15 May 2019
Perhaps one of the most exciting opportunities for property professionals to unlock is using technology to solve sustainability problems. This is a reality for James Eggleston, Senior Analyst at Power Ledger and Doctoral Researcher at CUSP Institute, who is exploring the role of technology in decarbonising our cities. According to James, the future is green for Perth.
The drivers of the development of green buildings in WA are a series of complex interacting forces. At the policy level meeting density targets, from an economic standpoint there is an increased focus on managing operational costs in buildings and the avoidance of headworks charges for utility services on greenfield developments. At the individual level, catering for downsized dwellings for older generations, in addition to building to cater for the needs and wants of younger generations.
These drivers are likely to proliferate Green Buildings in WA. They could lead to increased savings on both building development and operating costs. This presents a unique point of difference in a soft property market by attracting buyers for greenfield developments and retaining tenants. Building upward around activity centres with appropriate scaling offers affordable lifestyles for those who choose to live close to the CBD near amenities and transport. Ultimately, these measures benefits society by lessening the building stock’s contribution to global greenhouse gas emissions.
Accelerating the uptake of distributed generation, storage and blockchain by transforming legacy electricity networks into community owned economic engines. Interconnected local energy markets have emerged as an anticipated outcome of a monumental shift in the electricity industry away from centralised network planning. Monolithic business models, characterized by fossil fuelled bulk generation and one-way delivery are being disrupted by decentralised renewable models complemented with storage, in which end users play a more active role in both production and consumption of electricity.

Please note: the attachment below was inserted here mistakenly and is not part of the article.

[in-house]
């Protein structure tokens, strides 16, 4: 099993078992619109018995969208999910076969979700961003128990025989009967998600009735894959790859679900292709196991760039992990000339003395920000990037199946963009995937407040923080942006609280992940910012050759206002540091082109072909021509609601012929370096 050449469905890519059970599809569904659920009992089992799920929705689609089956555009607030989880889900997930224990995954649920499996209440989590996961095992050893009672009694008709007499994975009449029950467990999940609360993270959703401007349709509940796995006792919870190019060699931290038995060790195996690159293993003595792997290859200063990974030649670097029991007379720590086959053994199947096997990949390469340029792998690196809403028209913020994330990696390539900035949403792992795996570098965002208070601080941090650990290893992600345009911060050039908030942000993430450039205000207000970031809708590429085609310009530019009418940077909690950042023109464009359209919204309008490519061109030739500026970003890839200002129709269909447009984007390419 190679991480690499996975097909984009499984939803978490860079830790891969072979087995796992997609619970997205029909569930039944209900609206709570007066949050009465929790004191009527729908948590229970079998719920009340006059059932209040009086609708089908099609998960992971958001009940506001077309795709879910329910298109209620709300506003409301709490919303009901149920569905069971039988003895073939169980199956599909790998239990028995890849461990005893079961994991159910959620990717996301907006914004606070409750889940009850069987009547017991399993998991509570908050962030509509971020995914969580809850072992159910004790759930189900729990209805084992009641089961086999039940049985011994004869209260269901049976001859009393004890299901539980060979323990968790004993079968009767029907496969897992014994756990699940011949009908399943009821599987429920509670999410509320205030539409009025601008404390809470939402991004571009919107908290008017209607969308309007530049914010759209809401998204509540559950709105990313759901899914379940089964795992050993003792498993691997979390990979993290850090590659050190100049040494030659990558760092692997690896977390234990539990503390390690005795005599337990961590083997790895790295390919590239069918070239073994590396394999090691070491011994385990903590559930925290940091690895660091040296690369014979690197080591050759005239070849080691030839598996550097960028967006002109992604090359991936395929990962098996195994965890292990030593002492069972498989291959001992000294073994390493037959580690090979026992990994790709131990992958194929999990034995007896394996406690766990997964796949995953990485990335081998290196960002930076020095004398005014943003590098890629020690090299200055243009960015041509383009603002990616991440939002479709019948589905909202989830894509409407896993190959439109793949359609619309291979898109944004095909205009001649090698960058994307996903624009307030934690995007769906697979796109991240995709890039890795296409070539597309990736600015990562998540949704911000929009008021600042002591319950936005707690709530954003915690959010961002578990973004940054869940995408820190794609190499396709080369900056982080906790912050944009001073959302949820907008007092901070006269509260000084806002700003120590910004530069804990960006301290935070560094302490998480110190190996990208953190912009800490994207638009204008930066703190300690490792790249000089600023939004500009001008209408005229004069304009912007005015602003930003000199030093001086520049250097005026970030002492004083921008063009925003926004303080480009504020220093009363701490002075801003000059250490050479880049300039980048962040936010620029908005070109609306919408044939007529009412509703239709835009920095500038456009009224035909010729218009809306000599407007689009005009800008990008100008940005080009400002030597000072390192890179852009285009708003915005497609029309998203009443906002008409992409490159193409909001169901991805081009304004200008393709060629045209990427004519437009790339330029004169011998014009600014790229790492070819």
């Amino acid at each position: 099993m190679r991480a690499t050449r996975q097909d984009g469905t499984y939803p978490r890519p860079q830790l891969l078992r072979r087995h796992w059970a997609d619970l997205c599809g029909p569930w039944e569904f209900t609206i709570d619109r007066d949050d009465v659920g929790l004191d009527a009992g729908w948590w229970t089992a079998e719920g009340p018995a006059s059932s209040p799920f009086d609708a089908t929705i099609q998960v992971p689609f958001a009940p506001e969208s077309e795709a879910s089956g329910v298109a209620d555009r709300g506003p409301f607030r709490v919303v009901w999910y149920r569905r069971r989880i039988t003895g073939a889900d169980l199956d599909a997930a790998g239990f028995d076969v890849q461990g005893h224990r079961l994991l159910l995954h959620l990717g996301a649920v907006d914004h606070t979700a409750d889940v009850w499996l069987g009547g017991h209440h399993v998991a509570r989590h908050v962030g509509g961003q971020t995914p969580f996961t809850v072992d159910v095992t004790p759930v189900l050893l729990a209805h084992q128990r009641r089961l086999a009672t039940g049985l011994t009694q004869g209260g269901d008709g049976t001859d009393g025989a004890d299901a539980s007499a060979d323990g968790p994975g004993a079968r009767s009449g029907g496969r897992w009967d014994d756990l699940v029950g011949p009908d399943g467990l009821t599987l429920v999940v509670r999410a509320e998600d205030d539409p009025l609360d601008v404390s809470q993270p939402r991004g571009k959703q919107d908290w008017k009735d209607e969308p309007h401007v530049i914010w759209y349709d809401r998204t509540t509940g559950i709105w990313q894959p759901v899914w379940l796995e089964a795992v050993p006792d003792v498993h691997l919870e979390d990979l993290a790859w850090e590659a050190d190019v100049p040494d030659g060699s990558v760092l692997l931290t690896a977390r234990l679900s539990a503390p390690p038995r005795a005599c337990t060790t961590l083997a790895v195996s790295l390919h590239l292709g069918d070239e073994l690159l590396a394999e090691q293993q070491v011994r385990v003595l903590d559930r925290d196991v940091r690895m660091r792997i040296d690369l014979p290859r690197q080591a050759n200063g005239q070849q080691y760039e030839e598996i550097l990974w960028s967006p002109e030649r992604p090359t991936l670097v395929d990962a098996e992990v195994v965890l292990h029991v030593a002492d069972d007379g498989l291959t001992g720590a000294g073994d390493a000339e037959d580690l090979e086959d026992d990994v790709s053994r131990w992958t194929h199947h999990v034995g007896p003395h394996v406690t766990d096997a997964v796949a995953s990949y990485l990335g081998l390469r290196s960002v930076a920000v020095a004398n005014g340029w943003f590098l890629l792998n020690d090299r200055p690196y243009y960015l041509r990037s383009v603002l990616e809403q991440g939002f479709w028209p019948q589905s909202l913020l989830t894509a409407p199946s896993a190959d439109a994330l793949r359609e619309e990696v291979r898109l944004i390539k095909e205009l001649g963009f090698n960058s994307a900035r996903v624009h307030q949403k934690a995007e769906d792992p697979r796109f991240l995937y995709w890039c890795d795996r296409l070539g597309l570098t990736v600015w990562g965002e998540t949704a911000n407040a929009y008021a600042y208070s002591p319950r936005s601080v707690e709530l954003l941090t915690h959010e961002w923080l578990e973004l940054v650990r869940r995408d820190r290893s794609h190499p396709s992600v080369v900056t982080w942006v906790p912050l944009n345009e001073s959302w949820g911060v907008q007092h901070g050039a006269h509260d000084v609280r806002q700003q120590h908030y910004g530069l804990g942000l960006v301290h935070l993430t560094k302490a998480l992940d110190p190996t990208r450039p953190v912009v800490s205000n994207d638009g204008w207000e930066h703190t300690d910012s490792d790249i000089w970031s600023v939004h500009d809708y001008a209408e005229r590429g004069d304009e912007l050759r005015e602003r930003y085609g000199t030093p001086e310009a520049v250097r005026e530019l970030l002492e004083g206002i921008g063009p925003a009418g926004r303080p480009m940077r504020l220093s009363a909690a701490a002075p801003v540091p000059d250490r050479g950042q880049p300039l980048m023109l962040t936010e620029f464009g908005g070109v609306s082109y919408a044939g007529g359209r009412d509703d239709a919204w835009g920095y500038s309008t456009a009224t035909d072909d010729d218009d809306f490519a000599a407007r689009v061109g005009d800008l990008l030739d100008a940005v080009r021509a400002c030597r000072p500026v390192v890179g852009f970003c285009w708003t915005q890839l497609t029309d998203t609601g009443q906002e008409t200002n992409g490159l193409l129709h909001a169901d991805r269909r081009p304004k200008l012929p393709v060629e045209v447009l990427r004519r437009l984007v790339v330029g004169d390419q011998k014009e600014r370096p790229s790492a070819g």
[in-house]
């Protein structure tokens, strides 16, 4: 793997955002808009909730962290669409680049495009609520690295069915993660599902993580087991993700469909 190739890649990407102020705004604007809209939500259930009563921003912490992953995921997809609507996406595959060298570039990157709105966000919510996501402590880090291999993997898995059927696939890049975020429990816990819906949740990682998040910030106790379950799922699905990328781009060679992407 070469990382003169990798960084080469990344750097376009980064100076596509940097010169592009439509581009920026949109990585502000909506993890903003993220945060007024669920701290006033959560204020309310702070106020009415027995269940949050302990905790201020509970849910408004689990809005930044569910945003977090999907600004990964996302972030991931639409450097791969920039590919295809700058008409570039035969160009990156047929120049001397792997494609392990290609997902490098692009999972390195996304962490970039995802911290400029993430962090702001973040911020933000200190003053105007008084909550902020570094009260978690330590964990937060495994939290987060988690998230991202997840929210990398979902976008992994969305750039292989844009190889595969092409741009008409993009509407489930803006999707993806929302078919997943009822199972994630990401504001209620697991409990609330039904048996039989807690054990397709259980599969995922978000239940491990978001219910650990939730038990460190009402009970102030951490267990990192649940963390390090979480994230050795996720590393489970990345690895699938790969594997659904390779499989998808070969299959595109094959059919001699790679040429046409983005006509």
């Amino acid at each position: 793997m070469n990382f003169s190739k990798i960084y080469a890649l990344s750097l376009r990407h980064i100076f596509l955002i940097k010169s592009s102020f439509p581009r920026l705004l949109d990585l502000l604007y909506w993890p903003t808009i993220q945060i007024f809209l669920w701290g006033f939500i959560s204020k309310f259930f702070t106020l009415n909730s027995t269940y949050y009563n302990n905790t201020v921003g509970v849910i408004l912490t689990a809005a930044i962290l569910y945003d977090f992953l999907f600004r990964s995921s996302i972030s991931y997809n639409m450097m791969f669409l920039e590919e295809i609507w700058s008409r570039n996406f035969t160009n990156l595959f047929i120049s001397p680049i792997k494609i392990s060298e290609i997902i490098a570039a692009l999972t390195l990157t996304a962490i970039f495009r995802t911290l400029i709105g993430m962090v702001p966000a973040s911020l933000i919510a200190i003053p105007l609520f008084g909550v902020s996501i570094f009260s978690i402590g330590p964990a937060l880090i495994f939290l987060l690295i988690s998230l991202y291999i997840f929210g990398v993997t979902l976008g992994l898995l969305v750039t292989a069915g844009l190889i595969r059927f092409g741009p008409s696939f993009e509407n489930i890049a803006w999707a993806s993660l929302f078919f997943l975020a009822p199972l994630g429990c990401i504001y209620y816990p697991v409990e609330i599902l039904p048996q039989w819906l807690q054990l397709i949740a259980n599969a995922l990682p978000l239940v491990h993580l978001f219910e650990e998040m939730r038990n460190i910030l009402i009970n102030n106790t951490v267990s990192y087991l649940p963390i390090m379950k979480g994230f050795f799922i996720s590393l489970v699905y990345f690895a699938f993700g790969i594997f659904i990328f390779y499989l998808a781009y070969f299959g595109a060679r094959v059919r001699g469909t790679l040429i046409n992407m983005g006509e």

This year we have joined a consortium of technology partners aggregating 100 Japanese houses into a single virtual power plant using distributed generation and battery storage. The project is expected to grow from 100 rooftops to over 55,000 rooftops by the end of 2020. On home soil, I am most excited about the recent deployment of the first grid connected utility scale battery into the City of Fremantle as part of our Renew Nexus project funded by the Australian Federal Government's Smart Cities and Suburbs program. We are working with the Energy Retailer, Network Operator and local University turning the City of Fremantle into an energy internet.
Perth’s population is projected to hit 3.5 million by 2050 – doubling the current number of inhabitants. It’s likely that Perth would have also leapfrogged Brisbane by this point as the third largest city in Australia. By 2050 our utility services would have been completely decentralised, electricity will be 100 per cent renewable and we would be classed as a regenerative city - having gone beyond sustainability. More native bushland will be infused into and throughout the metropolis, and our city's glass and steel towers would have trebled both in number and size. Australia's high-speed rail network will have trains pulling into the Perth CBD on the hour - a 3hr commute from the east coast. Having 50 per cent of the world's population located in and around Perth's timezone (Asia), our city would have become a beacon for global innovation and trade; a lighthouse city for liveability and a robust economic engine.